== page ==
While studying Oriental manuscripts in England in 1887, Stein heard of a suitable job in India. But he yearned to explore the wild and treacherous regions of Central Asia, which first captured his imagination as a schoolboy, when he read about the exploits there of Alexander the Great. In 1900, he embarked on a great adventure which was to last for 30 years: the discovery of the lost cities of the Silk Road, the ancient trading route which once linked China to the Mediterranean, and along which silk first found its way to the West. Replete with priceless artefacts, its cities had lain buried in the deserts of Chinese Turkestan for 1,500 years.

Stein led extensive archaeological expeditions by camel caravan across the Taklamakan – the forbidding "desert of death" – and along hair raising mountain passes. They sometimes took over two years, during which he braved freezing temperatures, sweltering heat and sandstorms, and saw no other Westerner. He returned with treasures by the ton – sculptures and frescoes, ancient silks, manuscripts and other relics of a bygone Buddhist civilisation. He even unearthed the earliest known printed book. Then the Chinese banned him, branding him a "foreign devil" and "wicked bandit."

But Sir Aurel Stein was no bandit. He lovingly preserved and recorded what he had found for posterity.

For more detail, including a map of Marc’s route, see: an archeologist follows his dreams.

Heilprin, Angelo – Explorer

Angelo Heilprin

In 1891, Angelo Heilprin became the first president of the Geographical Club of Philadelphia. He climbed erupting Mont Pelee on the island of Martinique in 1902. It had sent burning ashes and superheated steam at over 100 miles per hour, suffocating and scorching 40,000 people, and demolishing everything in its path. Soon after the news hit the Philadelphia headlines, Professor Heilprin was on his way south. When he arrived, the mountain was still sending out lava, steam, and toxic gases. Along with a journalist, George Kennan, he clambered up the steep flanks of the volcano until he could see the exploding guts of Mont Pelee just a few feet away. Kennan said: "I must pay the highest possible tribute to Heilprin. .. He is a superb mountaineer and the nerviest and pluckiest man I ever knew. The ascent was the most terrifying experience of my life".

Angelo was born in Hungary in 1853 and emigrated in 1856 with his parents to the US. He went to London where he studied at the Royal School of Mines with Huxley as his guide. There he received the Forbes medal for proficiency in Biology and Paleontology. He did great geographic exploration work in Mexico and elsewhere. The society gives out a Heilprin medal which it has presented to distinguished authors like Thor Heyerdahl, Jacques-Yves Cousteau, John Glenn and others.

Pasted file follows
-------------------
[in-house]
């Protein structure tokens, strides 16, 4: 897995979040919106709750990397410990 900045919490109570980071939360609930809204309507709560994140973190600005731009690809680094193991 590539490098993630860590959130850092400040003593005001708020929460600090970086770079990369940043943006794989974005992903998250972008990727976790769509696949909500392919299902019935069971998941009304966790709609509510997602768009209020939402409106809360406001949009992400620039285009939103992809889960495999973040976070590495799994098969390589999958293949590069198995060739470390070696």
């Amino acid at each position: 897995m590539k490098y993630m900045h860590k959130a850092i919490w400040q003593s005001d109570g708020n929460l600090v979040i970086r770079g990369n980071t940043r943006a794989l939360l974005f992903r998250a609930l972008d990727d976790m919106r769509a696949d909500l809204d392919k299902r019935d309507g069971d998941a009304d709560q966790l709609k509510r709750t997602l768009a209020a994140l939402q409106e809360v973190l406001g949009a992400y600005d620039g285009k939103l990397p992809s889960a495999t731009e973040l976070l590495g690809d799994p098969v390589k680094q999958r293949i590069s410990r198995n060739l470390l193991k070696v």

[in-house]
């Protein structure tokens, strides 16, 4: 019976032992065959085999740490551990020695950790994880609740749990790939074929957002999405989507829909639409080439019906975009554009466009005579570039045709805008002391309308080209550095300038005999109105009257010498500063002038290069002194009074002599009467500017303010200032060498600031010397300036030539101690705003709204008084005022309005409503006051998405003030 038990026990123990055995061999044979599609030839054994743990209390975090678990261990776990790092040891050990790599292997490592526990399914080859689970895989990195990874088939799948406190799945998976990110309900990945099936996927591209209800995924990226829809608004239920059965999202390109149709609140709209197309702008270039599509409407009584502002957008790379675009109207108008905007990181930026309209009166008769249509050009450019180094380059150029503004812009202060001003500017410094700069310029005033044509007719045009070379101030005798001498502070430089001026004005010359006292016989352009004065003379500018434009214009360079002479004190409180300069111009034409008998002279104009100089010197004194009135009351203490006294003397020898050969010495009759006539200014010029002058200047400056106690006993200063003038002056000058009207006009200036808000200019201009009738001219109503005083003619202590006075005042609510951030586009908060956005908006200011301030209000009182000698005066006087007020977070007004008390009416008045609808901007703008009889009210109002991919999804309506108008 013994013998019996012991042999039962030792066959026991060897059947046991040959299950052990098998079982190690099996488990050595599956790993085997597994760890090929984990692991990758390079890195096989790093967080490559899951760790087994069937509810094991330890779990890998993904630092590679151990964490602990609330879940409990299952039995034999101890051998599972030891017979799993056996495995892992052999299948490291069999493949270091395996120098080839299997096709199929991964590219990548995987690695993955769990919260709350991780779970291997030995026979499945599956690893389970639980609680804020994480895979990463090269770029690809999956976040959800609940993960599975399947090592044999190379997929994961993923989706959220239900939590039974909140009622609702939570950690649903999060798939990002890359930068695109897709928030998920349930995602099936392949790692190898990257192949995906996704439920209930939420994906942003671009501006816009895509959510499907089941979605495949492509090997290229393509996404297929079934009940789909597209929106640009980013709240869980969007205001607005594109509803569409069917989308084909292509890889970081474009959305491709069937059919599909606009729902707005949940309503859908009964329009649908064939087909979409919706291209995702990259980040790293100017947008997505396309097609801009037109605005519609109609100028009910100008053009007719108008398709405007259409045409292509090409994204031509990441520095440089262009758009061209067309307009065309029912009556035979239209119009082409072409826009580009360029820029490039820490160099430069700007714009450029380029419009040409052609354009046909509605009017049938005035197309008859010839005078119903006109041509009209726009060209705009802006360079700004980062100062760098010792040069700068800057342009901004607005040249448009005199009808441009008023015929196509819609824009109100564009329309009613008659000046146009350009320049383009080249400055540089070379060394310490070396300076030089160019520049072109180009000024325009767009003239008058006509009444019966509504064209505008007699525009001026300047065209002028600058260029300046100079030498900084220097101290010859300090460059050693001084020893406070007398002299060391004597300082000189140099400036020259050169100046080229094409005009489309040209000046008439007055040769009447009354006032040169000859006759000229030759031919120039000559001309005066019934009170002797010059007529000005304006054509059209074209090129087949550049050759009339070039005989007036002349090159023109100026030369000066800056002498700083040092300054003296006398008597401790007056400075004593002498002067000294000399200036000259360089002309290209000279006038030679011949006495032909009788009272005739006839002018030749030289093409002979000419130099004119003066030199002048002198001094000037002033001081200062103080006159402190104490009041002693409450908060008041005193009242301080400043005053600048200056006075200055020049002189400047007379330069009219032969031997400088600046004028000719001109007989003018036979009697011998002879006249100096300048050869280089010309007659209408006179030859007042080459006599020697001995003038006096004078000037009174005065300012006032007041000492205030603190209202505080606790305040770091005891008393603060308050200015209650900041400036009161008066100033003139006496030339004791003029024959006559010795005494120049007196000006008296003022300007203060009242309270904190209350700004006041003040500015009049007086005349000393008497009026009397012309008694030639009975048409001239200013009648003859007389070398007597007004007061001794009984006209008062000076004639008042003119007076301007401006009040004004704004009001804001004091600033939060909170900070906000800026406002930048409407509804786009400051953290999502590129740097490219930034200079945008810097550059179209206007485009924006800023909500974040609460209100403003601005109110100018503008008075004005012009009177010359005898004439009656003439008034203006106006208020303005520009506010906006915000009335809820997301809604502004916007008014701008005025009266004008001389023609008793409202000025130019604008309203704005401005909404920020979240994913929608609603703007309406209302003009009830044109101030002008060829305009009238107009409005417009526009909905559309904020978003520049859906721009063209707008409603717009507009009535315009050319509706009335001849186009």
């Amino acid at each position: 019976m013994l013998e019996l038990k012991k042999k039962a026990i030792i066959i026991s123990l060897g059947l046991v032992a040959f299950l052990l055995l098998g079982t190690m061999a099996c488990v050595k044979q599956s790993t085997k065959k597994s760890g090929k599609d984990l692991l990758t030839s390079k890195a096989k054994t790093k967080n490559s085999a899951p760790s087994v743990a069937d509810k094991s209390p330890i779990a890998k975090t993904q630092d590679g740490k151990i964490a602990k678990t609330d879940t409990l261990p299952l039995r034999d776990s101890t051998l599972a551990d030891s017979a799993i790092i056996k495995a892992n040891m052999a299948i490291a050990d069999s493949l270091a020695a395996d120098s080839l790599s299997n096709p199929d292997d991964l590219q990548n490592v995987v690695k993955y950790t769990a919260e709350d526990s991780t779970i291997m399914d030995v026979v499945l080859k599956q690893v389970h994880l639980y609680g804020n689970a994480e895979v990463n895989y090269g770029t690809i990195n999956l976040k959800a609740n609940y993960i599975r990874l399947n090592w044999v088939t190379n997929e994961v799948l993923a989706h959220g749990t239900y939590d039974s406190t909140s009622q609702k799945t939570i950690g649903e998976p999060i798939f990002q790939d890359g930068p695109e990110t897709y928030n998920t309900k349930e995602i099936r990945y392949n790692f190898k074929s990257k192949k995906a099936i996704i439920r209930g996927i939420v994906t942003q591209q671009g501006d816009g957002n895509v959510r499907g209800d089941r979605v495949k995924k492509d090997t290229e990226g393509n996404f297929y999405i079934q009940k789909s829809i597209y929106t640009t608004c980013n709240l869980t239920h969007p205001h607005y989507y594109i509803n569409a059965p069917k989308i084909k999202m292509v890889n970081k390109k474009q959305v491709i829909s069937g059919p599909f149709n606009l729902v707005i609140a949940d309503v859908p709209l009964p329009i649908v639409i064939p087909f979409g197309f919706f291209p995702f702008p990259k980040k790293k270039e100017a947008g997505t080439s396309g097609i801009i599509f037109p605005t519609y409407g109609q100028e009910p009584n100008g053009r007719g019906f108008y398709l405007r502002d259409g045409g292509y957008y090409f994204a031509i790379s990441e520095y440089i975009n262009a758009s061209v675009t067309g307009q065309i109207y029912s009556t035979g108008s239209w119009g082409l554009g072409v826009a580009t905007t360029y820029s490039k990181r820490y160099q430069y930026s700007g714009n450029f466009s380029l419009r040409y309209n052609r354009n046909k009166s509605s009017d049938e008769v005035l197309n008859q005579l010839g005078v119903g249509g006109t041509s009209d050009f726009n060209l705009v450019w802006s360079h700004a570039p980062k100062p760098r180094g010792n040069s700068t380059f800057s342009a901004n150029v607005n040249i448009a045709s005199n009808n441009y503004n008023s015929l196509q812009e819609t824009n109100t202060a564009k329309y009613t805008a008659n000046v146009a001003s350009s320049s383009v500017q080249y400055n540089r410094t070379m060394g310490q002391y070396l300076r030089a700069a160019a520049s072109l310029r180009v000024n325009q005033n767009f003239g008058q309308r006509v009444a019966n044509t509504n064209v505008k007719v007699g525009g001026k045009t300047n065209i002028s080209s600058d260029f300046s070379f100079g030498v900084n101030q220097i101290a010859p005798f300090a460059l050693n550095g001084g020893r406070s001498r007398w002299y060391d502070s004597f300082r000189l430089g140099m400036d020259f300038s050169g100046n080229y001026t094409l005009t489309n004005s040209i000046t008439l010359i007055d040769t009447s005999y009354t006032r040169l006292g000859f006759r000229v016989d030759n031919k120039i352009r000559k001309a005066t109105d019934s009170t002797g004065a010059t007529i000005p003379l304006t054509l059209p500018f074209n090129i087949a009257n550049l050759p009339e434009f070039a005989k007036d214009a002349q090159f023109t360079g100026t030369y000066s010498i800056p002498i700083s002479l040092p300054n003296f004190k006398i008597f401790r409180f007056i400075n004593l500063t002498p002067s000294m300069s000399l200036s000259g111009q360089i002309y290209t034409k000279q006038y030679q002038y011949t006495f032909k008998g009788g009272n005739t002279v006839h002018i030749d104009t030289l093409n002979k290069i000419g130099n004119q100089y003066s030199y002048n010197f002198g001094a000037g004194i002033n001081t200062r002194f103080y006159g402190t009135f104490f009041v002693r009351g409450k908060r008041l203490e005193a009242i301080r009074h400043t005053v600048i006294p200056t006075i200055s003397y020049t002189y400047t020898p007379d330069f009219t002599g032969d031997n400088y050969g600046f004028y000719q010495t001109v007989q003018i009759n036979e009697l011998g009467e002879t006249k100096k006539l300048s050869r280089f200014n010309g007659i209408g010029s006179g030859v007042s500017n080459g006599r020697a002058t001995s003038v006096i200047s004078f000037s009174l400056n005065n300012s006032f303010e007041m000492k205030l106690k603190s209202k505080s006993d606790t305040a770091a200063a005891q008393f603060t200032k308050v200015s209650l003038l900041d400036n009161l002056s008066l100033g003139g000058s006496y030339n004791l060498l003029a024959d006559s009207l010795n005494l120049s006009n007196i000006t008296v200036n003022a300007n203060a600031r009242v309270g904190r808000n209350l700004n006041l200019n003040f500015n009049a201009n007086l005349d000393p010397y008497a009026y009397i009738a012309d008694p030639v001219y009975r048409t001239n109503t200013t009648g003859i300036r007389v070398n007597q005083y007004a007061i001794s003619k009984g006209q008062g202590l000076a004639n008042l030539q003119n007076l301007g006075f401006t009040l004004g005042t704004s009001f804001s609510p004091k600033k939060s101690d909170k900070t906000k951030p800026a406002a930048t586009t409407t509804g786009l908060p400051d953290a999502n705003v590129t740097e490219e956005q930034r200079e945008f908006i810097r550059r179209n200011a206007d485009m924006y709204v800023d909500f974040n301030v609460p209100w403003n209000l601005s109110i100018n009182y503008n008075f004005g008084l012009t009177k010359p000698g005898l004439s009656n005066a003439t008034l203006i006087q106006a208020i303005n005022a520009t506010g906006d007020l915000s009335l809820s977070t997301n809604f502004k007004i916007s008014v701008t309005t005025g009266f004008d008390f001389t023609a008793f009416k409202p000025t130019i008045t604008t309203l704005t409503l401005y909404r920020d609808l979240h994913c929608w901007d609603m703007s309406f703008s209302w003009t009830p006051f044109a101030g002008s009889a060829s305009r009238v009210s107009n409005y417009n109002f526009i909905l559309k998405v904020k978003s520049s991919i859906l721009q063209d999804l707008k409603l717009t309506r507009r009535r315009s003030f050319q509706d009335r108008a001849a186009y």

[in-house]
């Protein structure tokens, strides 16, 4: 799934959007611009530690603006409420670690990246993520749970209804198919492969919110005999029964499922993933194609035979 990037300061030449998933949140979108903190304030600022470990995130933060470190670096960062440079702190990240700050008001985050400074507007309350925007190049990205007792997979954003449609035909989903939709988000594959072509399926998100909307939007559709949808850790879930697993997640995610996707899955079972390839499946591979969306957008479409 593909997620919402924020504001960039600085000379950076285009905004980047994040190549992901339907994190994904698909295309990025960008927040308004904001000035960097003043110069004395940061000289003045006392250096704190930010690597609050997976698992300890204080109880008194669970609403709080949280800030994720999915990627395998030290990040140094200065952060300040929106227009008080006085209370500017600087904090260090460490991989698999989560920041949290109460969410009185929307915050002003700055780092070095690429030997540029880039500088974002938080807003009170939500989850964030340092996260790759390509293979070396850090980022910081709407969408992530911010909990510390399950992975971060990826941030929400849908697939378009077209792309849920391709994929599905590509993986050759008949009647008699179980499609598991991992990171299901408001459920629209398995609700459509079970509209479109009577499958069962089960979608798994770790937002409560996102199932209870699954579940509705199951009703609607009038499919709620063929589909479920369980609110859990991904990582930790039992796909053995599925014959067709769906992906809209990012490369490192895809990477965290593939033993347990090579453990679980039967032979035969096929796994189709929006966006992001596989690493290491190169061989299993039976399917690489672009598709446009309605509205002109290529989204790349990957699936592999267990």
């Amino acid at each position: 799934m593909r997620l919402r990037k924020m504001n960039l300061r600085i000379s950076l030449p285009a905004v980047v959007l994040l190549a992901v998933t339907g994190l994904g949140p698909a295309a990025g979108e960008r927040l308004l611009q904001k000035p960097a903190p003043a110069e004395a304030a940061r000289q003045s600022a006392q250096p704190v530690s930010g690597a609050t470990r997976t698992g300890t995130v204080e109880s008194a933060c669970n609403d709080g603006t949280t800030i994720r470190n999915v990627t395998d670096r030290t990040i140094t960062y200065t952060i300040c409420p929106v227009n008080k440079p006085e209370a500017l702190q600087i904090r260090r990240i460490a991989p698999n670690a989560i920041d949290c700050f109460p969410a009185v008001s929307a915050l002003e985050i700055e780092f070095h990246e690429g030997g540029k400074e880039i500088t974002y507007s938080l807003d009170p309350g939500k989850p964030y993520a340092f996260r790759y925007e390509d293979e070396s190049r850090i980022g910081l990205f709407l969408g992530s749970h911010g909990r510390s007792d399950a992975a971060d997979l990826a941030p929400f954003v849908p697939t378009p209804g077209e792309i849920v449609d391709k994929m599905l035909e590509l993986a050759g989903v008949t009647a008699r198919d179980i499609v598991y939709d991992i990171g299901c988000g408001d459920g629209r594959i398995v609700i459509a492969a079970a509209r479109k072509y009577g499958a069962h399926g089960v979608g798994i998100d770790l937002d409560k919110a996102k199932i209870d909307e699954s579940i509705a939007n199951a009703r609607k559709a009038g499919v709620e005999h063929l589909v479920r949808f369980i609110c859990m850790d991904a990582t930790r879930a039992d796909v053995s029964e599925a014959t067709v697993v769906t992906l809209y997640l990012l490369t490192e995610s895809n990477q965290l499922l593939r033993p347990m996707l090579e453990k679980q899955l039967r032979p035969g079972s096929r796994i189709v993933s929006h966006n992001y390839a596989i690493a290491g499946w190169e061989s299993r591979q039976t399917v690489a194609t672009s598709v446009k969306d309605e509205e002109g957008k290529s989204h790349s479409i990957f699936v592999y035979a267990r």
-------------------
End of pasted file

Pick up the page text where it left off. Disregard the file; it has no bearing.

Foa, Edouard – French Jewish Explorer of Africa In The Late 1800’s

Edouard Foa

In 1880 Edouard Foa, at 19 years old, left his homeland of France for the wilds of Algeria, where he spent three years mapping the unknown reaches of its rivers. When he came home in 1885, having also explored the French Congo, he was famous, and was decorated with the highest award of the Paris Geographical Society, La Grande Medaille d’Or.

Then he was invited by the French Ministry of Foreign Affairs and of Colonies to make a crossing of Africa from the Indian to the Atlantic ocean. His main exploration started in Gazaland, a little known part of Mozambique. His caravan had 380 members. But many times he would leave the caravan and make detours on his own, often at risk to his life. He started crossing Africa at the mouth of Zambezi, in 1894. For several months the expedition made its way up the Zambezi. There were long halts when the white men went off shooting big game. Foa ranks as one of the greatest hunters that have ever lived in Africa, something nowadays that we might not feel positive about. With a single gun he managed in two years to kill 30 elephants. Altogether his expedition secured for the Paris Zoological Museum several hundred specimens of African animals, including some that were very rare.
Edouard found that the great Lake Nyassa was wrongly marked on the charts, and he found the source of the Zambezi, a place which geographers had argued about for centuries.
In the effort to reach the great tributary of the Congo, the Kasai, he encountered great difficulties, the bearers refusing to undergo further hardships in the mountain. But he decided to cross the heart of the warlike and untamed Wanyambezi country, a home of cannibals. For 20 days he and his men trekked through the giant Congo Forest. Foa was the first white man to see these particular regions.
Finally, after a five and half months journey by canoe, the expedition reached Stanley Pool, and went on to Gabon, where in Dec. 12, 1897, the crossing of Africa was complete.
Foa wrote a book on hunting, full of excellent yarns, and some other books, His health, however, was broken, so he returned to Africa to seek the sun, but he died at the early age of 39 on June 29, 1901. (source "Rhodesian Jewry and Its Story – by Eric Rosenthal – you can find this document on the internet)